Insects or people: which are more important?

A certain real estate developer bought a piece of land beside a natural reserve at a high price. It applied to the Town Planning Board to develop a comprehensive residential project on the land. In the hearing, the representative of a certain local conservation group objected to the development of residences in the area. The reason was that a species of firefly unique to Hong Kong was found there. Developing the area would cause the firefly species to go extinct.

Party A: The Town Planning Board should approve the project. The interests of humans certainly take priority over that of insects. The developer acquired the land through legal means and at a high price. They have sound reasons to develop the land and should not be intervened. The view held by Party A focuses on the interests of humans. In terms of consequence, they believe that all things that benefit humans are right, even if it means sacrificing the environment. (resulting consequences)

Party B: The Town Planning Board should not approve the project. Developing the project would lead to the extinction of precious firefly species. Humans and other creatures should coexist on this earth. We have the moral obligation to conserve the fireflies. Environmental conservation should not make way for commercial interests.

In Party B’s view, the eco-system comes first. Nature is irreplaceable and bears intrinsic value. Humans have the obligation to conserve the nature even if it sometimes means sacrificing economic interests. (intrinsic values)


New Senior Secondary Ethics and Religious Studies Introductory Learning and Teaching Materials for the Secondary 3 Ethics Studies Lesson Three

★Distinguish good from bad by the consequence of an action, whether it leads to benefit, drawbacks, good or bad consequence.

This school of theory advocates that an action, on its own, is neither good nor bad. The morality of the action is determined by the motive and the consequence. For example, lying itself is neither good nor bad. Its morality is determined by whether

Ethics – Learning to judge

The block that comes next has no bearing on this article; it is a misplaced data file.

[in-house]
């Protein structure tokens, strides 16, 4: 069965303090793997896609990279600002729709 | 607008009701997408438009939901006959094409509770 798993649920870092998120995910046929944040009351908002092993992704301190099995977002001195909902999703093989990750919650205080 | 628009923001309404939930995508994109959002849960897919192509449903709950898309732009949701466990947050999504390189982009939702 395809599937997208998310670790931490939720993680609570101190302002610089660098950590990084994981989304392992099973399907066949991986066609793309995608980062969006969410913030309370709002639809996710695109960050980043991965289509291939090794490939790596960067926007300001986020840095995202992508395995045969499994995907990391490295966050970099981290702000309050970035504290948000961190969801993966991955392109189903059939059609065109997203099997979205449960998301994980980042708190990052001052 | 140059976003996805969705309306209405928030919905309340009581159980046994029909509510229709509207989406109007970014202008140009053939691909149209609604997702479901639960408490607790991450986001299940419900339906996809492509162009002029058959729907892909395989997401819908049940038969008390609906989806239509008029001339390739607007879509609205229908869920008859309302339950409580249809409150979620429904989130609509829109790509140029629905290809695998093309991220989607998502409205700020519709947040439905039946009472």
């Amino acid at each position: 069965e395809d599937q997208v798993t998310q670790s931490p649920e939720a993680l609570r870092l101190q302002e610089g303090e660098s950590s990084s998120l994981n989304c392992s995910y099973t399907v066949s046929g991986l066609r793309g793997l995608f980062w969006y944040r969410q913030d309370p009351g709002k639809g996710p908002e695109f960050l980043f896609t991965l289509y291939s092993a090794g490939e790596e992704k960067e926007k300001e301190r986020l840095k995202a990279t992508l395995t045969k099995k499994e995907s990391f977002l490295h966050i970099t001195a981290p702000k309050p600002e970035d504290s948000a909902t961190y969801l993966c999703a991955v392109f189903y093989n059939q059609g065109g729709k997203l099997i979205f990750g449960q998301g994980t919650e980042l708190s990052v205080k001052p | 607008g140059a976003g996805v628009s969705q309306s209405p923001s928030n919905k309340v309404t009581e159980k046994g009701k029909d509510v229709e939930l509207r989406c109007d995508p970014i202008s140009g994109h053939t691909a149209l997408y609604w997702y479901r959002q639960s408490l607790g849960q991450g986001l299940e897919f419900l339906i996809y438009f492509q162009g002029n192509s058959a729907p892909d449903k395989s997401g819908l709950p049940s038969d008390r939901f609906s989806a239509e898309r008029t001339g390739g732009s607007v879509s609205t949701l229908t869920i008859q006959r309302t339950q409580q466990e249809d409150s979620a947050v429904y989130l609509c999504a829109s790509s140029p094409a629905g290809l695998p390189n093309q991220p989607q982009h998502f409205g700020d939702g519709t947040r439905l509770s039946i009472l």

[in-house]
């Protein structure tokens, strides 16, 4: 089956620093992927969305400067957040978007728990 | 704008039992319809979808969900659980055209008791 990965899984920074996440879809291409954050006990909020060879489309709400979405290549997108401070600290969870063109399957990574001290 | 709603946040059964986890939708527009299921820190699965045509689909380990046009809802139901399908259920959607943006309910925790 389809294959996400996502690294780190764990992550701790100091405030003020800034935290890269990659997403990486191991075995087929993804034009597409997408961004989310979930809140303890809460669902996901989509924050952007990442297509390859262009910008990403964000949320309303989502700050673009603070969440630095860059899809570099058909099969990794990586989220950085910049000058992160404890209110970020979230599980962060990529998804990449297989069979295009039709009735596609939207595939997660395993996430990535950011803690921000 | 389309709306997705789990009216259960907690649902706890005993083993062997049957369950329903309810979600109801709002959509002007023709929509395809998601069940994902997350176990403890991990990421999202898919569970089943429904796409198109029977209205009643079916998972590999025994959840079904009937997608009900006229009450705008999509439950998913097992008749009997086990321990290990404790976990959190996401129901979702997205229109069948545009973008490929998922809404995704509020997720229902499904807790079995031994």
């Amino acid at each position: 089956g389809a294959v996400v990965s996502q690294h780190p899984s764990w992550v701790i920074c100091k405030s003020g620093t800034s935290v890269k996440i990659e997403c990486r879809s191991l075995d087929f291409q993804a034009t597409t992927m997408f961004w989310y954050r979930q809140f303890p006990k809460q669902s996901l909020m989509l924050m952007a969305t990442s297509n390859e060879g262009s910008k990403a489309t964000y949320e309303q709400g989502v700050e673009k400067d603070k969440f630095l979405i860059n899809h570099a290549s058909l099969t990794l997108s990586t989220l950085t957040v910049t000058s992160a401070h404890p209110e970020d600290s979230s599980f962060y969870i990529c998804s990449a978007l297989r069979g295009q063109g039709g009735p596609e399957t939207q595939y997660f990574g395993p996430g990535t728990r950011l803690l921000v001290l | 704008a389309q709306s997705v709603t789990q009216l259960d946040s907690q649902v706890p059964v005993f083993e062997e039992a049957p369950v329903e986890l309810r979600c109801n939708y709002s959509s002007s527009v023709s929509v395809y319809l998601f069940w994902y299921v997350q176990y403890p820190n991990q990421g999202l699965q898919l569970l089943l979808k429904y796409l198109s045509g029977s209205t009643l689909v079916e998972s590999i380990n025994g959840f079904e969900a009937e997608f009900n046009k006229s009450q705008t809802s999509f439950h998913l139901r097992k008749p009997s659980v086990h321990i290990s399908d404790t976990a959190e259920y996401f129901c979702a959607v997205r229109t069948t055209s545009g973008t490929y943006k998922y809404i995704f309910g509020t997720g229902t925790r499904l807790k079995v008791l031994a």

When we face moral dilemmas, we may follow our own emotions, gut feelings or seek the views of others to make

judgements. Other than that, we can also borrow from ethics theories and use them as thinking tools to help us clarify the issue and make independent and rational decisions. In this lesson we shall introduce some thinking tools from normative ethics. They are essential and basic knowledge for making moral judgements.

Tool 1: Teleology


one is lying to help and benefit others. Actions that benefit others are morally sound, and as such are good and ethical. In other words, ‘good or evil’ is the most

fundamental concept for moral actions. An action is defined as morally sound, and thus right, because the action is ‘good’; an action is defined as morally unsound, and thus wrong, because the action is ‘evil’. The predominant theory in teleology is Utilitarianism. Utilitarianism specifies that: actions that bring the greatest ‘good’ to the largest number of people are right and morally sound. ‘Good’ can be replaced by

‘wellbeing’ or ‘benefit’, and thus actions that bring the greatest amount of wellbeing or benefit to the largest number of people are right and morally sound.

Supporters of teleology use ‘good or evil’ to determine the morality of an action.

Good is right and morally sound; and evil is wrong and morally unsound. As to how good or evil is determined, a process of weighing is required. Since actions may not be 100% good or 100% evil, determination of good or evil involves weighing and calculating good and evil. If the good ‘out-weighs’ the evil, then the action is right and morally sound; if the evil ‘out-weighs’ the good, then the action is wrong and morally unsound.

Because of a need to weigh good against evil, gains against losses, benefits against drawbacks, good against bad, teleologists tend to determine the morality of an action by referring to its consequences. An action itself is neither right nor wrong.

Whether it is ethical or not is determined by the expected result or the result. Murder in itself cannot be determined as unethical, because if we know that the motive is to protect one’s nation from invasion or to bring about peace, then murder in this case is good, right and morally sound. Ethical actions become the ‘means’ to achieve an end.

To conclude, determining the morality of an action by weighing good against evil is regarded as teleology.

★Determine the morality of an action based on its inherent nature, whether it is inherently right or wrong, good or evil.

The key in deontology is ‘inherent’ and ‘right or wrong’. By ‘inherent’, we mean that the right or wrong of an action is not affected by external factors. The consequence of an action cannot determine whether the action itself is right or wrong. Murder is unethical and wrong. It cannot be ethical although killing a tyrant can bring

Tool 2: Deontology